A Woman's Power of the Purse: Royal Lady Hachijô and Her Estates
by Sachiko Kawai
Talk given at the Dec. 8-9, 2010 Conference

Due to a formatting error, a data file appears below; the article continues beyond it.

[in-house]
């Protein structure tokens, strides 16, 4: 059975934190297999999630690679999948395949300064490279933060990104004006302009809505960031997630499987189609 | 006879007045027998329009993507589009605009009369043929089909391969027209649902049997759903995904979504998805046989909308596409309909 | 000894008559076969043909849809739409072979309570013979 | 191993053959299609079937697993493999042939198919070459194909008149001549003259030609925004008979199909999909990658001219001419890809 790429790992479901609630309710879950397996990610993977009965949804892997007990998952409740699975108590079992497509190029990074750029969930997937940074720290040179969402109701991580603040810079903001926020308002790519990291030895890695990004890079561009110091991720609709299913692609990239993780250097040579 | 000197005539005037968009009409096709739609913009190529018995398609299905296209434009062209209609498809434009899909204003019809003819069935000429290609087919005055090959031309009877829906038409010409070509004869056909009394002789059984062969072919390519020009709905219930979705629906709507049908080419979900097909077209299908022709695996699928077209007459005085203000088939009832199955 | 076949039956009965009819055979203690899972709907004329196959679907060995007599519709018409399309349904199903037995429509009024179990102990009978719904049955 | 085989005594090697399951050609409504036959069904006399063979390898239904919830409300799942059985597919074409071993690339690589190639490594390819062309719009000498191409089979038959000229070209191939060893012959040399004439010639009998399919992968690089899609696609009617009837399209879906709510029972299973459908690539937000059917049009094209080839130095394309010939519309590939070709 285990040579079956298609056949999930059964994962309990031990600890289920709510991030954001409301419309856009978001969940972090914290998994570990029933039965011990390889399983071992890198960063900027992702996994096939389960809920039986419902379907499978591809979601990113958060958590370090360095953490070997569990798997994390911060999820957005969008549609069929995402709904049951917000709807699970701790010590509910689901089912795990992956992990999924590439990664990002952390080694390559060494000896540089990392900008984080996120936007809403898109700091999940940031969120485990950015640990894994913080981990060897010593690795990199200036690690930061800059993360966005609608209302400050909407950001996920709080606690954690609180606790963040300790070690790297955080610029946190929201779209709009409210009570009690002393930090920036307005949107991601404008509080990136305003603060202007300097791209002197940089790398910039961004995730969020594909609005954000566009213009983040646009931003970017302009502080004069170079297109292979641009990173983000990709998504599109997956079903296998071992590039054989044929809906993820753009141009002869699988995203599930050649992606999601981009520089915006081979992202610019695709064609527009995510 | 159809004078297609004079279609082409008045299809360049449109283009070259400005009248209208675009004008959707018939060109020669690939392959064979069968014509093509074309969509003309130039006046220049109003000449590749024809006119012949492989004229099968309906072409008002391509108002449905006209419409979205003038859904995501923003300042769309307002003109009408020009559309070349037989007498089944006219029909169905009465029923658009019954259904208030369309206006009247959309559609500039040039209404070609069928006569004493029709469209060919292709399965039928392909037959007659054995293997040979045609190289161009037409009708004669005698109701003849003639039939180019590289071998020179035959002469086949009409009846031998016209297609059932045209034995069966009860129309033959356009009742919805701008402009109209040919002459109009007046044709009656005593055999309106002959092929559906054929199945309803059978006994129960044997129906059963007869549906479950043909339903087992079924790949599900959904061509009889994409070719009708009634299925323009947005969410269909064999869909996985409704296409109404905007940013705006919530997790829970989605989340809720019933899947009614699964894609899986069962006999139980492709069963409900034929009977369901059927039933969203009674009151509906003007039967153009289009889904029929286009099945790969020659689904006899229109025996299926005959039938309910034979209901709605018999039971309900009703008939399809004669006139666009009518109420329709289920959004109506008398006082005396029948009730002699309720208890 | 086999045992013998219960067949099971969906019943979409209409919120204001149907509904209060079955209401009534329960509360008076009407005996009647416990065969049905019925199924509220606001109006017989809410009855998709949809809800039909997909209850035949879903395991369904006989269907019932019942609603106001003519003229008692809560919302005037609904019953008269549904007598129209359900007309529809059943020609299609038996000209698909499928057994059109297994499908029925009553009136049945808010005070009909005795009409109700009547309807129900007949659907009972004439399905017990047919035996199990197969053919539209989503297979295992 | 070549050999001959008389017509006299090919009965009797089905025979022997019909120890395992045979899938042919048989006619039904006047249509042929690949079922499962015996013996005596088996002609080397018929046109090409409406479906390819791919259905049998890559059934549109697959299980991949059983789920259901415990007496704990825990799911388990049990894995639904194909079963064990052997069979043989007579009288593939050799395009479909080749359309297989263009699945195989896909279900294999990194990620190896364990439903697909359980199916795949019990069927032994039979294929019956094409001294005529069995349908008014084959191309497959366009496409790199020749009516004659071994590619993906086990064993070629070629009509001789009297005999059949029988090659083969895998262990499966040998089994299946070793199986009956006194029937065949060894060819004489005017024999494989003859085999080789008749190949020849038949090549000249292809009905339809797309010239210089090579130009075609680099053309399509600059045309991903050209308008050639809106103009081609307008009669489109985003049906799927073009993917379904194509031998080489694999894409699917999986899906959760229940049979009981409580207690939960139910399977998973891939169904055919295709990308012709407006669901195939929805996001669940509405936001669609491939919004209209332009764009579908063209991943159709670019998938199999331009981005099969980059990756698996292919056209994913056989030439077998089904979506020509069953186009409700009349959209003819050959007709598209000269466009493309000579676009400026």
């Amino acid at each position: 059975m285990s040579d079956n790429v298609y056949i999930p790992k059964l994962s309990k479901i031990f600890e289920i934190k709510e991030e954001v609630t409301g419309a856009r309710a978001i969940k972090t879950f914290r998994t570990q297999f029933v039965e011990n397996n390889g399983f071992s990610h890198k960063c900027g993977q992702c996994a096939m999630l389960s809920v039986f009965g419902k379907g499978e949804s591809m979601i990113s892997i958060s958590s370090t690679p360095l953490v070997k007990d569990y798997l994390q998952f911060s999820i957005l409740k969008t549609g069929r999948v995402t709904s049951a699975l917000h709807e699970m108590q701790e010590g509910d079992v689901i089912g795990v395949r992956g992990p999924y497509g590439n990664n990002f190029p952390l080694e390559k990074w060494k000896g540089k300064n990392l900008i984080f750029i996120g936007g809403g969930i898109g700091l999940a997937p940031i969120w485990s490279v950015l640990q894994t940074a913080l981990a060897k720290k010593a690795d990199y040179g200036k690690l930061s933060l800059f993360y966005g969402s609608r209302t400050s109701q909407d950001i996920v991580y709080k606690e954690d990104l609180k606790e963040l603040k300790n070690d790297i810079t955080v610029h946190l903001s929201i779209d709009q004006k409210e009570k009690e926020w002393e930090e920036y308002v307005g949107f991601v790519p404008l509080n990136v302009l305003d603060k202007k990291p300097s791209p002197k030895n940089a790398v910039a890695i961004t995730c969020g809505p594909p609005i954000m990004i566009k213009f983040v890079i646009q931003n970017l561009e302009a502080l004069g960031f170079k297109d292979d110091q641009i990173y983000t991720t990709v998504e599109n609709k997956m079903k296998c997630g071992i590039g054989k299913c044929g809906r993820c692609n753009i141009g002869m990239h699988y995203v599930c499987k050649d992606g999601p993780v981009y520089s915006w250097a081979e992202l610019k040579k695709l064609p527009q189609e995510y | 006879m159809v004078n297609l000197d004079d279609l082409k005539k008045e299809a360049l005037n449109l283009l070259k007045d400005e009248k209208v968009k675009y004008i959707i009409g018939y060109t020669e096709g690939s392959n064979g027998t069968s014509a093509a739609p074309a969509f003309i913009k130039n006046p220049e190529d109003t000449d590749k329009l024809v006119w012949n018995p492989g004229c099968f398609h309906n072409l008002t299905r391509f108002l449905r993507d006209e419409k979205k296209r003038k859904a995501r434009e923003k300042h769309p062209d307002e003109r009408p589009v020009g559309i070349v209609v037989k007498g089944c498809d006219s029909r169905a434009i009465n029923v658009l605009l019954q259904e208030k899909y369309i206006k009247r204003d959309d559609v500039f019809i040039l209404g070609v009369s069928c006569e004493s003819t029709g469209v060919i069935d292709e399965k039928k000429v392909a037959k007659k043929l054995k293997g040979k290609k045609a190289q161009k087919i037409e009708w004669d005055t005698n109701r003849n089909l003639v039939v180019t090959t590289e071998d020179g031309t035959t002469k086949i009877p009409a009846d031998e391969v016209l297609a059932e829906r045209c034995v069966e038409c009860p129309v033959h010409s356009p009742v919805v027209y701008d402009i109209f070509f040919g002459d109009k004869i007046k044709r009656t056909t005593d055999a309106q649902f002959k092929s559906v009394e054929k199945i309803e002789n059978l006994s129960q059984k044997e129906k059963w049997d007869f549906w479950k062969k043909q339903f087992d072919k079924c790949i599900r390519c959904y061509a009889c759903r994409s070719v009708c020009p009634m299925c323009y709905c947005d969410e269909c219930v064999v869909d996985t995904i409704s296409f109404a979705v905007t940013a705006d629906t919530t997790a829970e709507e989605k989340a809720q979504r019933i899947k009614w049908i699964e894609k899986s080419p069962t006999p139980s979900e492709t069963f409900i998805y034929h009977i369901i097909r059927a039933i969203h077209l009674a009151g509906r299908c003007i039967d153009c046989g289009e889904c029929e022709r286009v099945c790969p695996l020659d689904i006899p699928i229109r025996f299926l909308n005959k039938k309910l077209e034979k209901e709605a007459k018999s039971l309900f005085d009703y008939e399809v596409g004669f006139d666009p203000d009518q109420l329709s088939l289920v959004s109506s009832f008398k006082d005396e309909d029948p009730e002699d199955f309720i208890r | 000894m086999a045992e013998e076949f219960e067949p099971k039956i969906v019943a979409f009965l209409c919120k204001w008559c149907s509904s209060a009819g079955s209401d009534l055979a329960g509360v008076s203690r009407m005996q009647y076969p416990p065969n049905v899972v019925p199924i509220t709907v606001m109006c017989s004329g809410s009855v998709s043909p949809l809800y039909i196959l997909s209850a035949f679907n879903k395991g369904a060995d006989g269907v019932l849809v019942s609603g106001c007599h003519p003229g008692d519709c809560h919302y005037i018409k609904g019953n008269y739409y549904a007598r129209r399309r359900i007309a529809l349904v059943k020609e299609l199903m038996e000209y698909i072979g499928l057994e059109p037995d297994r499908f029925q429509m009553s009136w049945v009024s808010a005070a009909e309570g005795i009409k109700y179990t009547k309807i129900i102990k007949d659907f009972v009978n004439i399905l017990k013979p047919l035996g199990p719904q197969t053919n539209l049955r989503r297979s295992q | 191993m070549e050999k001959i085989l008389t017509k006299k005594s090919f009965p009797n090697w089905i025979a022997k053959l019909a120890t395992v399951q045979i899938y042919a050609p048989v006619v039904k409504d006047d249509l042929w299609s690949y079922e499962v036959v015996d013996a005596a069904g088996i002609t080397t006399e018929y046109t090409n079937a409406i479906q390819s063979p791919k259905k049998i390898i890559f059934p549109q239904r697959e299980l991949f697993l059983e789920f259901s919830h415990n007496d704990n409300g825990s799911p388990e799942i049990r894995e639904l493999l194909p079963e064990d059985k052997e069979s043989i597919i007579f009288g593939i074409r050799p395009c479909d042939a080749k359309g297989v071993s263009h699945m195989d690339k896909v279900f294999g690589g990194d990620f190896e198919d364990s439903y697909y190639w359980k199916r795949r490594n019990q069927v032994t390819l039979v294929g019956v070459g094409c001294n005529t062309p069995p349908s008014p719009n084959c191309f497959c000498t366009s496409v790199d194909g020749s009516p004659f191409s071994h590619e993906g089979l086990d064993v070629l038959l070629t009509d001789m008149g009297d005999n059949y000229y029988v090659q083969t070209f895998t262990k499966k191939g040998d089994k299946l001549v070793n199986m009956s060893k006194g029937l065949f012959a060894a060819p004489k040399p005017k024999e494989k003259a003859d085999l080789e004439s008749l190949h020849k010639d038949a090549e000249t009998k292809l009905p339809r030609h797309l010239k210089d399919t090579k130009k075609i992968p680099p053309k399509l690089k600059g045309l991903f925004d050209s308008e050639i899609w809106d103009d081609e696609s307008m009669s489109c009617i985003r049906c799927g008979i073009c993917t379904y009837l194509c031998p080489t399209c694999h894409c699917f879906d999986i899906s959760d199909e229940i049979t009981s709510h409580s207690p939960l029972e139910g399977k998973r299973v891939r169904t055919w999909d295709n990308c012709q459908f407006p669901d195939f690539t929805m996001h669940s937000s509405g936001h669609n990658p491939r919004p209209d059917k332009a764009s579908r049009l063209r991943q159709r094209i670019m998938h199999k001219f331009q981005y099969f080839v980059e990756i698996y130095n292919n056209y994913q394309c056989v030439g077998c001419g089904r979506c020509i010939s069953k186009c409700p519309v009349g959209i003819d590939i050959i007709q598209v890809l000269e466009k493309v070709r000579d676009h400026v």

I will discuss three estates that belonged to the royal lady Hachijo In. I argued in my Master’s Thesis that this twelfth-century Japanese princess wielded significant political, economic, and politicalpower. Her case serves to correct previous scholarshipthat has underscored the power of royal consorts and mothers as Fujiwara daughters while failing to examine the roles and influence of royal daughters. In my thesis I pay particular attention to Hachijō In’s economic power derived from her estates (shōen). She inherited a number of properties and had a great control over them; she chose close followers as her estate custodians (azukaridokoro); she solved disputes by using her judicial powers; and she authorized expenditure of rents and dues from her estates. Hachijô In received the title of “retired queen-consort” and established alarge administrative headquarters that enhanced her control over her properties. Nevertheless the statement that “she was very powerful”oversimplifies a complex reality. In fact one of Hachijō In’s female attendants complained about the state of Hachijō In’s storehouse. According to the attendant, whenever the princess heldspecial ceremonies, she had to levy ad hoc taxes on her estates due to thelack of reserves in her storehouse. This puzzling situation―the contradiction between her enormous land holdings and her strained resources—is an unsolved question for my research. In this paper I will look at Tawara Estate, Arakawa Estate, and her Ippon Royal GrantFields to consider different types of challenges faced by Hachijō In as she tried to manage her landed properties.